MIT’s SIMILE timeline widget

For a good time, I took a stab at learning how to implement a MIT SIMILE timeline widget. This posting describes what I learned.


The MIT SIMILE Widgets are a set of cool Javascript tools. There are tools for implementing “exhibits”, time plots, “cover flow” displays a la iTunes, a couple of other things, and interactive timelines. I have always had a fondness for timelines since college when I created one to help me study for my comprehensive examinations. Combine this interest with the rise of digital humanities and my belief that library data is too textual in nature, I decided to learn how to use the timeline widget. Maybe this tool can be used in Library Land?

Screen shot of local timeline implementation


The family of SIMILE Widgets Web pages includes a number of sample timelines. By playing with the examples you can see the potencial of the tool. Going through the Getting Started guide was completely necessary since the Widget documentation has been written, re-written, and moved to other platforms numerous times. Needless to say, I found the instructions difficult to use. In a nutshell, using the Timeline Widget requires the developer to:

  1. load the libraries
  2. create and modify a timeline object
  3. create a data file
  4. load the data file
  5. render the timeline

Taking hints from “timelines in the wild“, I decided to plot my writings — dating from 1989 to the present. Luckily, just about all of them are available via RSS (Really Simple Syndication), and they include:

Consequently, after writing my implementation’s framework, the bulk of the work was spent converting RSS files into an XML file the widget could understand. In the end I:

  • created an HTML file complete with the widget framework
  • downloaded the totality of RSS entries from all my my RSS feeds
  • wrote a slightly different XSL file for each RSS feed
  • wrote a rudimentary shell script to loop through each XSL/RSS combination and create a data file
  • put the whole thing on the Web

You can see the fruits of these labors on a page called Eric Lease Morgan’s Writings Timeline, and you can download the source code — timeline-2010-12-20.tar.gz. From there a person can scroll backwards and forwards in time, click on events, read an abstract of the writing, and hyperlink to the full text. The items from the Water Collection work in the same way but also include a thumbnail image of the water. Fun!?


I have a number of take-aways. First, my implementation is far from perfect. For example, the dates from the Water Collection are not correctly formatted in the data file. Consequently, different Javascript interpreters render the dates differently. Specifically, the Water Collection links to not show up in Safari, but they do show up in Firefox. Second, the timeline is quite cluttered in some places. There has got to be a way to address this. Third, timelines are a great way to visualize events. From the implementation you can readily see what how often I was writing and on what topics. The presentation makes so much more sense compared to a simple list sorted by date, title, or subject terms.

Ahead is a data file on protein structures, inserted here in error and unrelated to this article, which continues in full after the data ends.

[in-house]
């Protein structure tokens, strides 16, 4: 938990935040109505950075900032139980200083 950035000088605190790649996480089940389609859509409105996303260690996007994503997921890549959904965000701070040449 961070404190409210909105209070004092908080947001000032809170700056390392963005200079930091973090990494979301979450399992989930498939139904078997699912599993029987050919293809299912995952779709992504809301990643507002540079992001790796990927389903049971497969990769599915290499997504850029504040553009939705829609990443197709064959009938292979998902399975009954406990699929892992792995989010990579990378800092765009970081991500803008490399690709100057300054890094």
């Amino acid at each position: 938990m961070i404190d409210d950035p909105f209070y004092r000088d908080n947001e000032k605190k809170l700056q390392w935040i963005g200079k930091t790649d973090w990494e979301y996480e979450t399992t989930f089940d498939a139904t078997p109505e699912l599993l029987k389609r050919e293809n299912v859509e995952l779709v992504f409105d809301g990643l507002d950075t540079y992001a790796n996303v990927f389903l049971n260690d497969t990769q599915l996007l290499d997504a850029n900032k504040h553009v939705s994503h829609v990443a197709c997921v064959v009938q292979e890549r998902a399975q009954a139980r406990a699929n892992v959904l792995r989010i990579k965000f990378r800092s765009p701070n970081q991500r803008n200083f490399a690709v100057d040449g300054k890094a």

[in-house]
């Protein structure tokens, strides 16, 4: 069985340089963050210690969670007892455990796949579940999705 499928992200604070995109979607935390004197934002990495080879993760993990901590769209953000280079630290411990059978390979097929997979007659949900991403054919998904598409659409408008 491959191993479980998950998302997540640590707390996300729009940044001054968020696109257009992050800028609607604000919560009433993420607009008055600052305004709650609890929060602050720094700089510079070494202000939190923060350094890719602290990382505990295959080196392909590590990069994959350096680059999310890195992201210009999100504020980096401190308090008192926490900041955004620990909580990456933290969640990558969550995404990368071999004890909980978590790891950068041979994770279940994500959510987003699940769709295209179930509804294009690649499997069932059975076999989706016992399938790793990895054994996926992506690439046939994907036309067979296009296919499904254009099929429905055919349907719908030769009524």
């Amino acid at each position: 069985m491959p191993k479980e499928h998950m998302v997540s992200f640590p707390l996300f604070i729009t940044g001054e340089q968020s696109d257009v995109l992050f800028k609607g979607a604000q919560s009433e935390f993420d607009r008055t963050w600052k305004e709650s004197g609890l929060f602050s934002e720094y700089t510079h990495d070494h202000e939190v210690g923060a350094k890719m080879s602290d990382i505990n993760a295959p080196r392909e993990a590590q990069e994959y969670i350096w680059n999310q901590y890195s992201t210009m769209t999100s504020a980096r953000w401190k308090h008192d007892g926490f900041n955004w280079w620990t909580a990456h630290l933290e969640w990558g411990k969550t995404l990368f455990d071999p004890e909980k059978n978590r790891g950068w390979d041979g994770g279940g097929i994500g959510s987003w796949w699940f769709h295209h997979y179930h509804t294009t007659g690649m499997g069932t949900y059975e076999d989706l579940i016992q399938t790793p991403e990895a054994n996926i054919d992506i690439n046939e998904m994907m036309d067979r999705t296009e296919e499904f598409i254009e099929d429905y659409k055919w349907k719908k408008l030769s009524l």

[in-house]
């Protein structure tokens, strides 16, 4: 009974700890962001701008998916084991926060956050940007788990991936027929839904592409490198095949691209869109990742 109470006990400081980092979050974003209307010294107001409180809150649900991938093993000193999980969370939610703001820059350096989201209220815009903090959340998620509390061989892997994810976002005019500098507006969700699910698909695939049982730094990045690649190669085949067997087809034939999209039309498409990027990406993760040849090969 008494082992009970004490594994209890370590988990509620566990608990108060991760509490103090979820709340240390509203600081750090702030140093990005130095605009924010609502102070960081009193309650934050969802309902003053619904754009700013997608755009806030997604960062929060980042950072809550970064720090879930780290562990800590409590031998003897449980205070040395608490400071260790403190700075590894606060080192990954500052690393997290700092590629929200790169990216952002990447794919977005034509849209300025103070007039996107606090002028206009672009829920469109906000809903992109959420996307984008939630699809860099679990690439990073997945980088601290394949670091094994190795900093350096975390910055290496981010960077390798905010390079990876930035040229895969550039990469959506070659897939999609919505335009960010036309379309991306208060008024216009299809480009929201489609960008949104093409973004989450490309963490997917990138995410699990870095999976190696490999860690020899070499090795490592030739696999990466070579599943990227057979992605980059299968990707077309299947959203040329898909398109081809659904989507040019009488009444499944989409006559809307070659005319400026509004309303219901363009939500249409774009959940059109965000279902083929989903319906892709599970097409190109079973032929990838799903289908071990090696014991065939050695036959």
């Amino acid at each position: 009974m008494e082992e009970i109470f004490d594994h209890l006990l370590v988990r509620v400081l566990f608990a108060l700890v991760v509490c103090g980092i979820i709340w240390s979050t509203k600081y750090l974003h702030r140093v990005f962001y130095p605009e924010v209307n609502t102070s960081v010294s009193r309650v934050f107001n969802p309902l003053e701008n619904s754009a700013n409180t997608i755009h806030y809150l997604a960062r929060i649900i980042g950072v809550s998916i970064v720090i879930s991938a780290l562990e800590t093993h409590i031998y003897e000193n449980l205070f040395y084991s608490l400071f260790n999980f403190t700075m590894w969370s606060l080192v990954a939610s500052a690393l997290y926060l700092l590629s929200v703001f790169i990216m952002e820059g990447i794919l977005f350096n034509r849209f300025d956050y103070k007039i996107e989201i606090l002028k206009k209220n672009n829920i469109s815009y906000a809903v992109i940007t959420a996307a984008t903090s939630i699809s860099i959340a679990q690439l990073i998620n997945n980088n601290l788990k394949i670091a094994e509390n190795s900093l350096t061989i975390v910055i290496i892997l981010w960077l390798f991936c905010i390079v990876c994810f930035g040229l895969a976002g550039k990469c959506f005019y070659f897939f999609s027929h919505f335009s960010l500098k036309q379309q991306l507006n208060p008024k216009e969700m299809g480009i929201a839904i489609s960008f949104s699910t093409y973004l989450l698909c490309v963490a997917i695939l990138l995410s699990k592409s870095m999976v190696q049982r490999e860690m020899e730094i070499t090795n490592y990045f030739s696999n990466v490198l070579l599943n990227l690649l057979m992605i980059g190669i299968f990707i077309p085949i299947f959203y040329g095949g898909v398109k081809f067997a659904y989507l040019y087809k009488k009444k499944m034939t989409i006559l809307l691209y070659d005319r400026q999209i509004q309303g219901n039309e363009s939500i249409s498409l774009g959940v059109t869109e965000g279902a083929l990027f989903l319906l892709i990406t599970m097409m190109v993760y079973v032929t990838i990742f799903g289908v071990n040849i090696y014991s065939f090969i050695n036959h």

Library “discovery systems” could benefit from the implementation of timelines. Do a search. Get back a list of results. Plot them on a timeline. Allow the learner, teacher, or scholar to visualize — literally see — how the results of their query compare to one another. The ability to visualize information hinges on the ability to quantify information characteristics. In this case, the quantification is a set of dates. Alas, dates in our information systems are poorly recorded. It seems as if we — the library profession — have made it difficult for ourselves to participate in the current information environment.

Published by

Eric Lease Morgan

Artist- and Librarian-At-Large

2 thoughts on “MIT’s SIMILE timeline widget”

  1. I considered the best feasible way to visualize dates in our result sets. When you can have a thousands (or tens or hundreds of thousands) of documents in your result set, putting each one of them on a timeline seemed infeasible, both in terms of performance and in terms of usable interface. What I was able to come up with instead was a sort of histogram/bar-graph timeline that grouped the results into a sort of fixed resolution.

    Check it out: Click on ‘Publication Year’ on any result set after doing a search [or click on the graph on the main page, but I think it’s more useful after a search], and see a timeline; you can also ‘drill down’ into the timeline, and you’ll then see a sort of ‘zoomed in’ timeline of the range you selected.

    The resolution of the bars is currently set at around 10, but I believe the underlying Solr search engine powering this could handle higher — 20, certainly — 100, maybe but not sure. Haven’t played with it, since this seemed good enough for now and I had other things to work on. It’s actually just a parameter in the code though, could be set to any number. And of course the graph could be displayed larger, as on the first page, but didn’t seem useful in this interface to do so.

    I think it turned out pretty slick.

    That’s an under development demo of the blacklight/solr powered opac replacement we’re working on, it’s not in production and is a bit wonky occasionally. And yes, it’s got a non-trusted SSL cert sorry, need to fix it soon.

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